Due to the company’s inability to monetize mobile users, the Facebook stock, which opened at $38 and is currently trading in the $26 range, has been pummeled since its May 18th IPO. Now, even as the stock continues to fall, Facebook’s rival Twitter has revealed their mobile revenues are strong.
Yesterday, Twitter CEO Dick Costolo indicated mobile usage and revenues outpaced desktop users many days last quarter. The company, which only added the promotional tweet option for iPhone and Android users this March, has been able to rapidly monetize its mobile users. During a recent interview, Costolo stated that Twitter was initially created for mobile devices and that the microblogging platform is poised to have huge success in the mobile market:
“Because tweets are 140 characters, and born of mobile and constrained that way, when we designed the ad platform our ads would go everywhere tweets go, and the only way is if the ads are tweets. We have an ad platform that is already inherently suited to mobile. Even though we launched the ad platform on the Web already, a couple of weeks ago we saw mobile revenue in a day greater than non-mobile.”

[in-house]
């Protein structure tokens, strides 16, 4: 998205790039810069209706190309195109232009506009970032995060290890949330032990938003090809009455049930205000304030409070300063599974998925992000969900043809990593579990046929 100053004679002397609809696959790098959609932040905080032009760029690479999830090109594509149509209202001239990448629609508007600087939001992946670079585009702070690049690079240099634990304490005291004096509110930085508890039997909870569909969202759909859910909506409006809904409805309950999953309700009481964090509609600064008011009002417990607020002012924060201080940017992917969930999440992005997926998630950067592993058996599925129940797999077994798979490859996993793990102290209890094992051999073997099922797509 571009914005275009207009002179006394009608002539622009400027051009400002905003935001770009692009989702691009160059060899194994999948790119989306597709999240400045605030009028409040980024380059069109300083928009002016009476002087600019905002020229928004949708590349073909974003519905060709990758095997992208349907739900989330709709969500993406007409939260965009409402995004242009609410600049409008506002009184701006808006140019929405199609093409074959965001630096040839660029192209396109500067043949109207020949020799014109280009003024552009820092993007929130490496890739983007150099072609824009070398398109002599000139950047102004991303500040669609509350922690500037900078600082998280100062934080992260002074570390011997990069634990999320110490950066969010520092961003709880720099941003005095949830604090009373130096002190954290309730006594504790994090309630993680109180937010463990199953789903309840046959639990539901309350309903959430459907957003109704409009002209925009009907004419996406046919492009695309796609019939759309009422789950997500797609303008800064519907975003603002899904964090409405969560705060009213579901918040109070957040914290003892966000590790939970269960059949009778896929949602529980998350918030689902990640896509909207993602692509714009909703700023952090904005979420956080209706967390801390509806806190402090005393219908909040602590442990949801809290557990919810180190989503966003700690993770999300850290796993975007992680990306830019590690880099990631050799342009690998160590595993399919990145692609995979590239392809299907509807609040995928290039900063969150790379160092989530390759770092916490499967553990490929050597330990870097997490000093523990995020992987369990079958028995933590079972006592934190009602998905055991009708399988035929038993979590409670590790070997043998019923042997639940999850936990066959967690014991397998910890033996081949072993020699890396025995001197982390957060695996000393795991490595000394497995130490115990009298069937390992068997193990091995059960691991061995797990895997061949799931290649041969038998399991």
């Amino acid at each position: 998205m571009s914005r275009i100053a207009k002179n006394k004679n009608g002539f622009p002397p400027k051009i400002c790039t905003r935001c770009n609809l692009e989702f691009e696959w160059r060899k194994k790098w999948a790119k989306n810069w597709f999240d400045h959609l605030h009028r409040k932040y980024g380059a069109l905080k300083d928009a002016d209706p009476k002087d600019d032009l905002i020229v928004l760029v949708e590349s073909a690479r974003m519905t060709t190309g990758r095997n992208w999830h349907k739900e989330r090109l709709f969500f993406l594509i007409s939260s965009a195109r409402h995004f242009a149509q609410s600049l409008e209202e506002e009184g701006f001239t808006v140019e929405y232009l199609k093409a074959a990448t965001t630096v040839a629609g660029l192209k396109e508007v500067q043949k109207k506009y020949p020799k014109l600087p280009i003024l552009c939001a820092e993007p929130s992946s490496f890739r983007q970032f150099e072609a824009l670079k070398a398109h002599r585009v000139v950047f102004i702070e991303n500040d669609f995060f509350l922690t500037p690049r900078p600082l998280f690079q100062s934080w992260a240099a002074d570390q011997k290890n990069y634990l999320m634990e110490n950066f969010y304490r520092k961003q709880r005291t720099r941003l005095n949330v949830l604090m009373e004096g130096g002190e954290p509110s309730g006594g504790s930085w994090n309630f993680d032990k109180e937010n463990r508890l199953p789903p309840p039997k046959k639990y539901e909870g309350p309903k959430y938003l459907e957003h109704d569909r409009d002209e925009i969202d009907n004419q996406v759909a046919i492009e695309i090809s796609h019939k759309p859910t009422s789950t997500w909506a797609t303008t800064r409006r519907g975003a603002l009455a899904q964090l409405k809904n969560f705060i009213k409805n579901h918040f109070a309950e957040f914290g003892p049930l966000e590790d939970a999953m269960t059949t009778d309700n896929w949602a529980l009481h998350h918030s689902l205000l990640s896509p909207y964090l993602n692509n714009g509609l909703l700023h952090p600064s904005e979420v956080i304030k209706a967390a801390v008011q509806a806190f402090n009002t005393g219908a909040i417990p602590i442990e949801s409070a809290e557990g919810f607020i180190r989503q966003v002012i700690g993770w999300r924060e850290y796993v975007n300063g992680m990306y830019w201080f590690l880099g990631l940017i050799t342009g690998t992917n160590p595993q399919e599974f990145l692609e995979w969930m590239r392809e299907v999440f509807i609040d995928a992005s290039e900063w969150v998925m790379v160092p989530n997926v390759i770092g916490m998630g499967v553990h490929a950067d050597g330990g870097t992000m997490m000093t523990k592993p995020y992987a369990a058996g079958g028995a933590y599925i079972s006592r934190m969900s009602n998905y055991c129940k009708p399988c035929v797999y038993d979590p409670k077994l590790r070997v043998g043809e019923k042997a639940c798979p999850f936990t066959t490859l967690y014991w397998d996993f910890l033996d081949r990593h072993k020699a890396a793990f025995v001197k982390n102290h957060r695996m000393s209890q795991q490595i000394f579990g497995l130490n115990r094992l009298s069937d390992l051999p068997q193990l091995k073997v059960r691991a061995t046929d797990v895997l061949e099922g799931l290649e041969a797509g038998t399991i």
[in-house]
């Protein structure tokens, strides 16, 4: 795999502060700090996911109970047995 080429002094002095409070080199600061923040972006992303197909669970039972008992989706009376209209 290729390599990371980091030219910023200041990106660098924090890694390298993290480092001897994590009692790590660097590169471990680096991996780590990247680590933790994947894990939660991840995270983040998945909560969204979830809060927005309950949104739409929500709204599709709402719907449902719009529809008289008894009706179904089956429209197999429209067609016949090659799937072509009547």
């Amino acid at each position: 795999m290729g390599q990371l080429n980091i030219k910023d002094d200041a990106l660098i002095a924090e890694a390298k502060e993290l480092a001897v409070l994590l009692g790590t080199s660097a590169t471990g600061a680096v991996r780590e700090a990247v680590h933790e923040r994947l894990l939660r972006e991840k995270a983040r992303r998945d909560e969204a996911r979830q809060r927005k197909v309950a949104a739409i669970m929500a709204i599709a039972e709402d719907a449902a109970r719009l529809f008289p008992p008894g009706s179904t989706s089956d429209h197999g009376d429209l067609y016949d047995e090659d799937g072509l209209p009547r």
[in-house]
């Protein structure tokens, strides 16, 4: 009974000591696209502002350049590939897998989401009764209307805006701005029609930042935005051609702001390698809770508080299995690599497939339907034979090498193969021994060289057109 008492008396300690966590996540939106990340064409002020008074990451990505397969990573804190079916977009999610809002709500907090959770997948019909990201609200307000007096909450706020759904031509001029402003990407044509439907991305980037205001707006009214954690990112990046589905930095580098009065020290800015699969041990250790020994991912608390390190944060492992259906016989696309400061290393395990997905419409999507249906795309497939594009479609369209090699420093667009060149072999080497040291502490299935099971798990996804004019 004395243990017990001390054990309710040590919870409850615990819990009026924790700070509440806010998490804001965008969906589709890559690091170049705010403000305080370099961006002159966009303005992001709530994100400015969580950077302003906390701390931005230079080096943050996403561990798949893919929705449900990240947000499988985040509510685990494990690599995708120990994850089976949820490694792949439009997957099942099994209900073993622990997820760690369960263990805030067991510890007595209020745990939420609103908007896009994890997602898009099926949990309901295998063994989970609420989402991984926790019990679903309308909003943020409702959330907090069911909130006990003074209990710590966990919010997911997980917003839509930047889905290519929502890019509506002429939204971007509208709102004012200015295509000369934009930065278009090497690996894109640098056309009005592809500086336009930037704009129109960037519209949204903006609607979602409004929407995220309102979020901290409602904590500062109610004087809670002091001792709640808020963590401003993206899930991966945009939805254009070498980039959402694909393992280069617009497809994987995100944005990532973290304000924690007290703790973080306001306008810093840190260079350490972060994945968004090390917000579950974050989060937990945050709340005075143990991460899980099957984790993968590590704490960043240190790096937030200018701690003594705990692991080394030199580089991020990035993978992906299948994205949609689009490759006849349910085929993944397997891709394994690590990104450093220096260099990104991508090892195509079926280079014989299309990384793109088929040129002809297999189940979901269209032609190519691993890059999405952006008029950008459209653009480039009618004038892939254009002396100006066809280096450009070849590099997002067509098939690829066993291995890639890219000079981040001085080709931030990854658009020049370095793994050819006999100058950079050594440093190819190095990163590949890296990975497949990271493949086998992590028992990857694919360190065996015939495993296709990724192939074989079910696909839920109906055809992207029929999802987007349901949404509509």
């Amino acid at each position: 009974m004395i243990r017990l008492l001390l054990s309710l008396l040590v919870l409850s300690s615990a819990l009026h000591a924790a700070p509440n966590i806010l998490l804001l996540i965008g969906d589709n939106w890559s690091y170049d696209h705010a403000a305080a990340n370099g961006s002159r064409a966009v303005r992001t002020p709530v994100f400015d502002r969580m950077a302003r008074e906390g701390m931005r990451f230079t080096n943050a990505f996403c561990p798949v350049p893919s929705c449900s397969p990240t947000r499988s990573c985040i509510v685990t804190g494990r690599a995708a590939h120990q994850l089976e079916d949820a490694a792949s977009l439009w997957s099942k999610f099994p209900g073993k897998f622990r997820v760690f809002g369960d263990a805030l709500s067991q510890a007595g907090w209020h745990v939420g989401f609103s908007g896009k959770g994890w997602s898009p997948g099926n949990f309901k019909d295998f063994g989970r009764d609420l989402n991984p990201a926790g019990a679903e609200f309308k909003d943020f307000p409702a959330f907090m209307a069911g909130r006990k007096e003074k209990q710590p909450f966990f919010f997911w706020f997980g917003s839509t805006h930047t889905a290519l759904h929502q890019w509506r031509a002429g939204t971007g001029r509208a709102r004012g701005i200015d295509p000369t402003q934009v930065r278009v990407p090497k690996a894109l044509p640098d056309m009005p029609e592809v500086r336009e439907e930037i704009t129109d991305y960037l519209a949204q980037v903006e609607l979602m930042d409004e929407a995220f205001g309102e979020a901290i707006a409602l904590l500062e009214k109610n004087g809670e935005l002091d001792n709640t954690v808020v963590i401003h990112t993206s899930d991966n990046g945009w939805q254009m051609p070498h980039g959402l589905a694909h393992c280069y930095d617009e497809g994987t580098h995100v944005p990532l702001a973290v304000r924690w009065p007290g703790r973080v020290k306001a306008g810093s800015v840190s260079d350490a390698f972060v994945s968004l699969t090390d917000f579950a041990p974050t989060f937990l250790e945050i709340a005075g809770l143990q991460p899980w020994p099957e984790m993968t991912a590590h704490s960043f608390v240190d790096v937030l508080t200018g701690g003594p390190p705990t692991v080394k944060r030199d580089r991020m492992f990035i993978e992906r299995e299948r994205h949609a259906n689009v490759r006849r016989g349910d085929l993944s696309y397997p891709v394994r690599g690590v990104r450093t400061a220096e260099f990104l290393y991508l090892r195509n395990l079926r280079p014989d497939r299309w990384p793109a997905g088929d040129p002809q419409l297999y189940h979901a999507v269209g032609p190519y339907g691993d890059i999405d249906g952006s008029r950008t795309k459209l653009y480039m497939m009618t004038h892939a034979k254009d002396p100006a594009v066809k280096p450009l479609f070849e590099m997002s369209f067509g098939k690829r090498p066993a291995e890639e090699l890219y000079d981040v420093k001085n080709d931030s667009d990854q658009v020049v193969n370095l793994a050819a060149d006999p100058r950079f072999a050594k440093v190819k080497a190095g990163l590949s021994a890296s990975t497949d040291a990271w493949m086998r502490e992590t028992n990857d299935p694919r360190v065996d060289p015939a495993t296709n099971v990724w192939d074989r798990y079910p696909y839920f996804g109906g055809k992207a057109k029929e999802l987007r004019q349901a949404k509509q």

In addition to the positive mobile revenue news, Costolo also revealed that Twitter now has over 140 million active users that produce 400 million daily tweets.
With Facebook struggling to capitalize on its large mobile user base, the news that a social media rival is producing strong revenues is sure to be unwelcome. Although Twitter does not release its revenue numbers, eMarketer estimates that the microblogging company will reach $260 million in revenue this year and $540 million by 2014. However, even if the eMarketer growth and revenue projections hold true, Facebook’s 2011 revenue numbers of $3.7 Billion are far greater.
Since Twitter has been able to monetize mobile users and Facebook is struggling in this area, is it a bad sign for Facebook? Or, do you feel that Twitter’s ability to monetize mobile traffic indicates that Facebook will eventually be able to do the same?
Sources Include: CNET & Reuters
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